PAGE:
In the absence of the For the People Act, Swing Left is focused on supporting Democratic state legislative candidates and governors, especially in states where we don’t have Democratic trifectas like Pennsylvania and Wisconsin. A Democratic governor gives Democrats a seat at the table in the redistricting process, and most importantly, a veto vote in the case of unfair maps. Of course, Swing Left is also focused on investing in state legislative campaigns to ensure that Democrats can not just prevent voter suppression, but eventually expand access to the ballot.

What’s the next step Swing Left’s political team is watching for?

We’ll be keeping an eye on draft maps through the summer to see how legislators and commissions are approaching new seats, as well as the movement of population between existing seats. The release of block-level redistricting data will be essential to that analysis. We’ll be watching closely to understand how new district lines affect Democratic incumbents we need to defend, and how they impact new potential pickup opportunities in key states to increase the Democratic majority in the House. At the state legislature level, we’ll be considering how we continue to make inroads in the next decade.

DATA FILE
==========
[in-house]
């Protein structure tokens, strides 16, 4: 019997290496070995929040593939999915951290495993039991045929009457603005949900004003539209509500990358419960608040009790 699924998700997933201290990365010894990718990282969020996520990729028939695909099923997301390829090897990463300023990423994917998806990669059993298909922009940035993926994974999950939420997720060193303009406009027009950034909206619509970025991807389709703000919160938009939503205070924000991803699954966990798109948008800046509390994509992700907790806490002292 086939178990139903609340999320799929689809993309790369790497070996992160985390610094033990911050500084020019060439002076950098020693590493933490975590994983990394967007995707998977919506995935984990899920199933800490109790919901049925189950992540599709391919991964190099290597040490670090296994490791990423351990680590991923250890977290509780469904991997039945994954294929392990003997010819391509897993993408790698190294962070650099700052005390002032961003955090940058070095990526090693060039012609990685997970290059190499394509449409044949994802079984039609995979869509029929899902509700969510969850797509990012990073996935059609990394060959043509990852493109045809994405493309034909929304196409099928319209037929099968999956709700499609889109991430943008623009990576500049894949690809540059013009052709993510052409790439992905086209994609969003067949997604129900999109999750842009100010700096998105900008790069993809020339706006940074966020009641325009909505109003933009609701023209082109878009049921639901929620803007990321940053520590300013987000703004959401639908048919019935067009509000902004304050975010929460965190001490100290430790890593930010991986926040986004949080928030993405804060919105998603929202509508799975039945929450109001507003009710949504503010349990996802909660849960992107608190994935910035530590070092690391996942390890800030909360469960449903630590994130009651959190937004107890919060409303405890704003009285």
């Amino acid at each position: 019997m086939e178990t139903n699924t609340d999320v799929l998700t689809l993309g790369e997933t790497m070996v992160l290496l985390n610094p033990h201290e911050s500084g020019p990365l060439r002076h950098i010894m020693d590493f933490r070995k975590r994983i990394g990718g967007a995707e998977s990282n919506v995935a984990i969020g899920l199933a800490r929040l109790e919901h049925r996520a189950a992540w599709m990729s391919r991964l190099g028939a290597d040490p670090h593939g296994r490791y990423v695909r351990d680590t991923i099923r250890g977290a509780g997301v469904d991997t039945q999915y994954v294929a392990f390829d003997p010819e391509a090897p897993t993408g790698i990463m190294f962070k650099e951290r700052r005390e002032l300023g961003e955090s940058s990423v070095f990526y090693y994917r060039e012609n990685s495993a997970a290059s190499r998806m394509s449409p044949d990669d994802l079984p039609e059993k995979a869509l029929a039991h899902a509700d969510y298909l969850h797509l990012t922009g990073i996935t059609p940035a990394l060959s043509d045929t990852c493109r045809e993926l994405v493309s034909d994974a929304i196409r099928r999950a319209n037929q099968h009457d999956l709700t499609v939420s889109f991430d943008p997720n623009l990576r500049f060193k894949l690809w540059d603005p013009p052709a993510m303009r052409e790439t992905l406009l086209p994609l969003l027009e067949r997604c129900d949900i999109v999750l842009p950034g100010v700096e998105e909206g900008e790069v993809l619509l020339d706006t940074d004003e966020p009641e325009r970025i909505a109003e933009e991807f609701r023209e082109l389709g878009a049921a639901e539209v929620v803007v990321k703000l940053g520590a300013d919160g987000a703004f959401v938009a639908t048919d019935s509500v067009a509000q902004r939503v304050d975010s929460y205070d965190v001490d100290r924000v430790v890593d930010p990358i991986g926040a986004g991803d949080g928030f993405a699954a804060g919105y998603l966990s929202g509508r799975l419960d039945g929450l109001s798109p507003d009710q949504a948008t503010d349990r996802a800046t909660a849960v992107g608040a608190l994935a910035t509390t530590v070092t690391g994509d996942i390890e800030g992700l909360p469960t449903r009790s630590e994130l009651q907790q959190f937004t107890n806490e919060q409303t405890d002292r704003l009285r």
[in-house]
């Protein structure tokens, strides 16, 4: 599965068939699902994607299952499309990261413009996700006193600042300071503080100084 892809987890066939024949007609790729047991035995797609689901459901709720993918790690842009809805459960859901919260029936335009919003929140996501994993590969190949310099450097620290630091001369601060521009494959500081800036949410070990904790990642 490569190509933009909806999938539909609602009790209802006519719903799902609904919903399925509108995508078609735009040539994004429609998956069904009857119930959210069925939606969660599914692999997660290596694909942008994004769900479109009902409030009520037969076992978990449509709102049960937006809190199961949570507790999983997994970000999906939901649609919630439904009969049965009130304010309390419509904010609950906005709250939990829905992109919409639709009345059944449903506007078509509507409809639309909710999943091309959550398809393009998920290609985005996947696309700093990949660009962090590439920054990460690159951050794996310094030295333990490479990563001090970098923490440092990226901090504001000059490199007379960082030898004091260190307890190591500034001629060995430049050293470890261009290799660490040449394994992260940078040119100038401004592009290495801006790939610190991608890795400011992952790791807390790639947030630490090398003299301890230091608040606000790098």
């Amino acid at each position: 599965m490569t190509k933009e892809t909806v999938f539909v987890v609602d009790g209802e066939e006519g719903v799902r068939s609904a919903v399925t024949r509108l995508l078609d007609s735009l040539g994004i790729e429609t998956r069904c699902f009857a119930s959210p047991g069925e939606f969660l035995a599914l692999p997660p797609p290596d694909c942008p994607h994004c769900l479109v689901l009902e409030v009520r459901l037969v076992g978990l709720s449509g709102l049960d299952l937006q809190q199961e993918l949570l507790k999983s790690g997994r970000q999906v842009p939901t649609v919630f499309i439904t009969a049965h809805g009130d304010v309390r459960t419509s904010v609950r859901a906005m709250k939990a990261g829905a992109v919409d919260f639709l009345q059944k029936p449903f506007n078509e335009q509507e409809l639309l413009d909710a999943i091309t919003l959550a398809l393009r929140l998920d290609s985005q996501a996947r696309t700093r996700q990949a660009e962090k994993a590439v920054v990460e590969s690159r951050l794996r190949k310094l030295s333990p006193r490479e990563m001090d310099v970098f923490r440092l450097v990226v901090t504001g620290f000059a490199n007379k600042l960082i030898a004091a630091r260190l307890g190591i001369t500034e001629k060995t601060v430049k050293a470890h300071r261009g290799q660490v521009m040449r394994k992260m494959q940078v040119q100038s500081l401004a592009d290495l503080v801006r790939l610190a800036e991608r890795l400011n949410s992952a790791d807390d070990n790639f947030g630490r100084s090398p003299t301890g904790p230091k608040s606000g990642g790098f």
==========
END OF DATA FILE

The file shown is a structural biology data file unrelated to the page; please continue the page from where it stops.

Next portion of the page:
This is one of the most important moments to determine how competitive races will be in 2022, but also in the rest of the decade. As we continue to dig into data and process, we must keep in mind how these races will determine the balance of power in Congress in the next decade.

What’s the best way to get involved now?